In another experiment, pre-inoculation at 12 h and 24 h with living mycelia of HBNR W1 or Rhv7 on the seedlings, and challenge-inoculation with FORL at 3 cm and 6 cm away from HBNR, also resulted in significant reduction in lesion development compared to the control, after 8 days of pathogen inoculation (Table 1). At 12 h pre-inoculation of HBNR, at a distance of 3 cm, treatment with HBNR W1 and Rhv7 reduced FCRR lesion development by 90% and 91%, respectively. At a distance of 6 cm, the reduction by HBNR W1 and Rhv7 was 71% for both. The reduction slightly increased with the longer pre-inoculation period of 24 h. At a distance of 3 cm, the reduction by HBNR W1 and Rhv7 was 93% and 90%, respectively. At a distance of 6 cm, the reduction by HBNR W1 and Rhv7 was 82% and 74%, respectively. HBNR isolates also significantly reduced lesion development of FCRR (P = 0.01) when both isolates were applied simultaneously (0 h) and even when HBNR was applied 12 h after pathogen inoculation. At 0 h or simultaneous inoculation, at a distance of 3 cm, the reduction of lesion development by HBNR W1 and Rhv7 was 89% and 90%, respectively. At a distance of 6 cm, the reduction was 71% and 64% for HBNR W1 and Rhv7, respectively. At 12 h after pathogen inoculation, at a distance of 3 cm, the reduction was 89% and 81% for HBNR W1 and Rhv7, respectively. At a distance of 6 cm, the reduction by HBNR W1 and Rhv7 was 66% and 59%, respectively.
|Treatments||Lesion Development (cm)b|
|3 cmc||6 cm|
|Pathogen||7.2 be||7.0 b||6.7 b||7.0 b||6.4 b||6.1 b||5.6 b||6.1 b|
|HBNR W1||0.8 a||0.8 a||0.7 a||0.5 a||2.2 a||1.8 a||1.6 a||1.1 a|
|HBNR Rhv7||1.4 a||0.7 a||0.6 a||0.7 a||2.6 a||2.2 a||1.6 a||1.6 a|
In this study, all HBNR isolates tested using various inoculum forms, i.e. living mycelia, CF, and dead mycelia significantly reduced lesion development of FCRR. Maximum protection occurred when the pathogen was inoculated at the position of 0 and 3 cm away. However, protection decreased at a distance of 6 and 9 cm. In our study using the WA system method, the phenomena lesion development affected by biological control agents could be rapidly recorded without destructive to the root system. Living mycelia showed a stronger inhibition of lesion development throughout the experiment, while dead mycelium inhibited effectively lesion development up to 5 days then decrease at a longer time of incubation. It might be that on living mycelia, three were a competition in infection site between HBNR and FORL. HBNR has been reported to be an effective colonization of plant root [11, 16] and it was likely that inoculated living HBNR mycelia had been already colonizing the infection site that allows competition between HBNR and FORL. Pre-inoculation of living mycelia of HBNR at a different time, and challenged with FORL, resulted in significant reduction in FCRR lesion development, even when HBNR was inoculated simultaneously (0 h) or 12 h after inoculation of the pathogen.
Tomato seedlings treated with CF and dead mycelia of HBNR effectively reduced FCRR lesion development. The in vitro interaction experiments using living or dead mycelia and CF reveal that they did not produce any zone of inhibition (data not shown), suggesting that they were not antagonistic and ruling out the possible involvement of toxins or antifungal compounds in disease suppression. Since CF and dead mycelia of HBNR application sites and pathogen application sites were spatially separated by a distance of 3-6 cm, and there was no contact between HBNR isolates and the pathogen until day 5 at 3 cm and day 8 at 6 cm, we observed that average mycelial growth of the pathogen was 0.54 cm/day. Induced resistance in tomato plants by HBNR may be one of the mechanisms of biological control against FCRR in this study. These results confirm those of  and , who reported that HBNR did not inhibit or parasitize R. solani. Plant protection by hypovirulent binucleate Rhizoctonia involves resistance pathways such as Systemic Acquired Resistance (SAR), Induced Systemic Resistance (ISR), and phytoalexins .
Many reports demonstrated that mycelia or CF of fungi were effective in inducing resistance against various diseases [19-22] which further demonstrated that tomato plants treated with oligandrin, the elicitin-like protein produced by the mycoparasite Pythium oligandrum, showed significant induction of systemic resistance against FORL. The most striking features of the resistance mechanism involved restriction of fungal growth to the outer root tissues, a decrease in pathogen viability, and formation of aggregated deposits, which often accumulated at the surface of invading hyphae. In addition , reported that cucumber seedlings treated with pectinases extracted from fermentation products of Penicillium oxalicum BZH-2002 induced resistance against scab caused by Cladosporium cucumerinum.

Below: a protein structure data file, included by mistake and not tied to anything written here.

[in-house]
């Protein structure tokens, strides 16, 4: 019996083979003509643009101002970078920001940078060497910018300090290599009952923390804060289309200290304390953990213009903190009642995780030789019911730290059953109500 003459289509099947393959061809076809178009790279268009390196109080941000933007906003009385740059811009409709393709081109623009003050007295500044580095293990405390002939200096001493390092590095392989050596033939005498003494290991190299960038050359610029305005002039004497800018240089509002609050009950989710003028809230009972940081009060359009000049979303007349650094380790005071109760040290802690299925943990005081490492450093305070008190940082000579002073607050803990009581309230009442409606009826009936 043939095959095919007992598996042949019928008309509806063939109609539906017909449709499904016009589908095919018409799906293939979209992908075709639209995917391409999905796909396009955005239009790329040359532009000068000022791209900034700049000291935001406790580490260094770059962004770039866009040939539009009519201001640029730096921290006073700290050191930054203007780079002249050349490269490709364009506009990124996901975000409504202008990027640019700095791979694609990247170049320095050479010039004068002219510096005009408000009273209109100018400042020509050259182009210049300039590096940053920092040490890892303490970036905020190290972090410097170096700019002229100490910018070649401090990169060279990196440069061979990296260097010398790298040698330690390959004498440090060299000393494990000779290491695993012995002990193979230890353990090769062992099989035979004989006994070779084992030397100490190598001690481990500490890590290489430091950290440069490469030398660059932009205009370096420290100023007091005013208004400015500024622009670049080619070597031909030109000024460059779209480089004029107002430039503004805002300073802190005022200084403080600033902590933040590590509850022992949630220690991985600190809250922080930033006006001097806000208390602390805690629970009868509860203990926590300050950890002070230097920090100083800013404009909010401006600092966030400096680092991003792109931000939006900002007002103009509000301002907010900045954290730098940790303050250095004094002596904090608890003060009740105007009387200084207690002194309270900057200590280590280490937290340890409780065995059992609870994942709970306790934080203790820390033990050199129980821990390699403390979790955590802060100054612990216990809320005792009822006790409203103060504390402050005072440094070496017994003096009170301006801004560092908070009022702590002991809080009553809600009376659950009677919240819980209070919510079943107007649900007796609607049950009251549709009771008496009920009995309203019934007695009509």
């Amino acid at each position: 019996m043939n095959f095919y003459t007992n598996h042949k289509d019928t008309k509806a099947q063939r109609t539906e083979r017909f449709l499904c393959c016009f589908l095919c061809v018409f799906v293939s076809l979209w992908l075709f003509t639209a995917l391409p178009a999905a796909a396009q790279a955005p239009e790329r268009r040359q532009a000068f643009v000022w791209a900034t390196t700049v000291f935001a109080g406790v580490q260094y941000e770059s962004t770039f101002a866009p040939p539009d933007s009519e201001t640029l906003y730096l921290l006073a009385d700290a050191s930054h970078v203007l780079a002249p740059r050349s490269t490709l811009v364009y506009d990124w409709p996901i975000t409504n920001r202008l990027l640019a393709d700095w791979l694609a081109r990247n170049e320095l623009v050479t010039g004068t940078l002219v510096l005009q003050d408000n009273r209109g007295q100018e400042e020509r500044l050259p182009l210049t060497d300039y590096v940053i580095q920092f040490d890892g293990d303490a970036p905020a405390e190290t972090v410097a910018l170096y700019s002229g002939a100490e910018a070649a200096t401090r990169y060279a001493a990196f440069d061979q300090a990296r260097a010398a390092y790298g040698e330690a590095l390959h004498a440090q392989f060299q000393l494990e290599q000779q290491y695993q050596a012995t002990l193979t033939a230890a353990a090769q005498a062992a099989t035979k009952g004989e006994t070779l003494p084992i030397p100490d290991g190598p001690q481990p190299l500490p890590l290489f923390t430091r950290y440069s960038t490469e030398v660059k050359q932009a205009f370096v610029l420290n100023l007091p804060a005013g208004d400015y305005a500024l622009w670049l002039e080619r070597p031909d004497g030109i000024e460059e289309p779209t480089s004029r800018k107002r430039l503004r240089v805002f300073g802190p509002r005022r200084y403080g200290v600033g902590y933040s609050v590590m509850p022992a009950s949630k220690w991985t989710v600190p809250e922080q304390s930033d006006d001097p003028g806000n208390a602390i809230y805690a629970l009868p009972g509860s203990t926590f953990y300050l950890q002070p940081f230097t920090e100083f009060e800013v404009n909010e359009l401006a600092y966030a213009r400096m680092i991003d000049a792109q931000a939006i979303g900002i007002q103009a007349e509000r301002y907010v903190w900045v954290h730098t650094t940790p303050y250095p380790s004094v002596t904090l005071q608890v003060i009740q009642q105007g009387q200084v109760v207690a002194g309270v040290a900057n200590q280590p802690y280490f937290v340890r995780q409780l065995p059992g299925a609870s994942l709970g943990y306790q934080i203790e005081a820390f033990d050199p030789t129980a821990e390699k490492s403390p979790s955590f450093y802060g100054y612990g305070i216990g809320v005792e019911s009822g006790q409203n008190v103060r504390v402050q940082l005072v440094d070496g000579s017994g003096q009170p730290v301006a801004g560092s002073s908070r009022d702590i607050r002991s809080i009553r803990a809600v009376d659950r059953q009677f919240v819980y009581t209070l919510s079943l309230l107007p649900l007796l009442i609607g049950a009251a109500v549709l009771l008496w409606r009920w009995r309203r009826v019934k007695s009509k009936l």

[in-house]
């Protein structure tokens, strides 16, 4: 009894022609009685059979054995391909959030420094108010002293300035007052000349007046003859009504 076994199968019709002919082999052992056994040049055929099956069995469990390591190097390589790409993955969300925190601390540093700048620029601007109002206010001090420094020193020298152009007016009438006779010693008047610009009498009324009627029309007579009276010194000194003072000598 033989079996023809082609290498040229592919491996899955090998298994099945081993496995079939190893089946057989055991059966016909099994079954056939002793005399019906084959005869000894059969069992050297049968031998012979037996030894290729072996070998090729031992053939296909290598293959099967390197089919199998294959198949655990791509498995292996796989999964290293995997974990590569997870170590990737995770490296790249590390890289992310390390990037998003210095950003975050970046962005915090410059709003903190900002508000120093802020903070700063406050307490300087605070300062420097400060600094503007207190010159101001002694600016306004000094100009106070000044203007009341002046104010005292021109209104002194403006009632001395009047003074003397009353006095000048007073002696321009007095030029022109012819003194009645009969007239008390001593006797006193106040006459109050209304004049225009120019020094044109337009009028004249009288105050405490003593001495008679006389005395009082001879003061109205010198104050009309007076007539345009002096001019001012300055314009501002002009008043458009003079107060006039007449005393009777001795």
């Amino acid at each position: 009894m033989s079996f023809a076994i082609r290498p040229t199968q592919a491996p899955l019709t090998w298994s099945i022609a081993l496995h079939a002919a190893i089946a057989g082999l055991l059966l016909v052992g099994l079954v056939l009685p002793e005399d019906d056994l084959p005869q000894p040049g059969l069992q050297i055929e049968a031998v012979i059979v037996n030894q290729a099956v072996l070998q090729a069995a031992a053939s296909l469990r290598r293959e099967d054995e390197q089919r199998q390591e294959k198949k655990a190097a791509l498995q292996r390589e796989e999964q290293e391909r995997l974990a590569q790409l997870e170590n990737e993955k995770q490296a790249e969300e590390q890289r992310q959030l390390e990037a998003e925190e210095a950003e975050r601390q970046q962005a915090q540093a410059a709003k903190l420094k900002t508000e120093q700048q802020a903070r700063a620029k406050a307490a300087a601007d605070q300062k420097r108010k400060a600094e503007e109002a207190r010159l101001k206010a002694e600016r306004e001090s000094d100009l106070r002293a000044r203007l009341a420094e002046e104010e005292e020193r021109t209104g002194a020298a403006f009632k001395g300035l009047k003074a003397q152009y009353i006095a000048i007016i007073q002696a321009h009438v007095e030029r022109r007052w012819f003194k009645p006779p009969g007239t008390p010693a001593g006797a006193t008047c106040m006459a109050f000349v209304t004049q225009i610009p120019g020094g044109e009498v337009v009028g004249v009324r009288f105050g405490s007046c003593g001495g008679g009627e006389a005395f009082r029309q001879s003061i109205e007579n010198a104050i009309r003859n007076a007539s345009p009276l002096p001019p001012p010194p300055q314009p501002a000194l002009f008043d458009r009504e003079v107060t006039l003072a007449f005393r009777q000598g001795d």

Various bioassays for screening biocontrol agents use soil systems [9, 11, 24], and other bioassays for induced resistance in tomato plants have been reported, such as split root, benomyl, cutting, and layering . However, these systems, like most other biocontrol assay, often require more than one month to complete. Such long-term bioassays are difficult to use in large screening trials. In contrast, the bioassay used in this study offers the advantage of a short assay period (12-18 days) and requires only a small amount of space in a clean room to test many different strains or isolates. Another advantage of this assay was its simplicity and the need for only small amounts of biocontrol agent and pathogen inoculum. By screening strains initially on plants, as opposed to pathogen-inhibition assays in Petri dishes, we hope to minimize the erroneous selection of strains on the basis of biological control traits that would not be expressed in more complex ecosystems.
The results presented in this study establish that this rapid bioassay can also be effective to screen large numbers of microorganisms as biocontrol agents and plant resistance inducers. We expect that the bioassay used in this study could also be used as a rapid assay in pathogenicity testing of FCRR.
The laboratory assay developed in this study could rapidly be determined as biocontrol efficacy of HBNR against FCRR within 12-18 days from seedling emergence. Except for isolate L2, all isolates exhibited a strong and consistent biocontrol efficacy. Living mycelia were the most effectively used as a biocontrol inoculum, followed by CF, and dead mycelia.
ETHICS APPROVAL AND CONSENT TO PARTICIPATE
HUMAN AND ANIMAL RIGHTS
No animals/humans were used for studies that are the basis of this research.
CONSENT FOR PUBLICATION
CONFLICT OF INTEREST
The authors declare no conflict of interest, financial or otherwise.
We thank the Ministry of Education, Science, Sports, and Culture (Monbukagakusho) Japan, for financial assistance.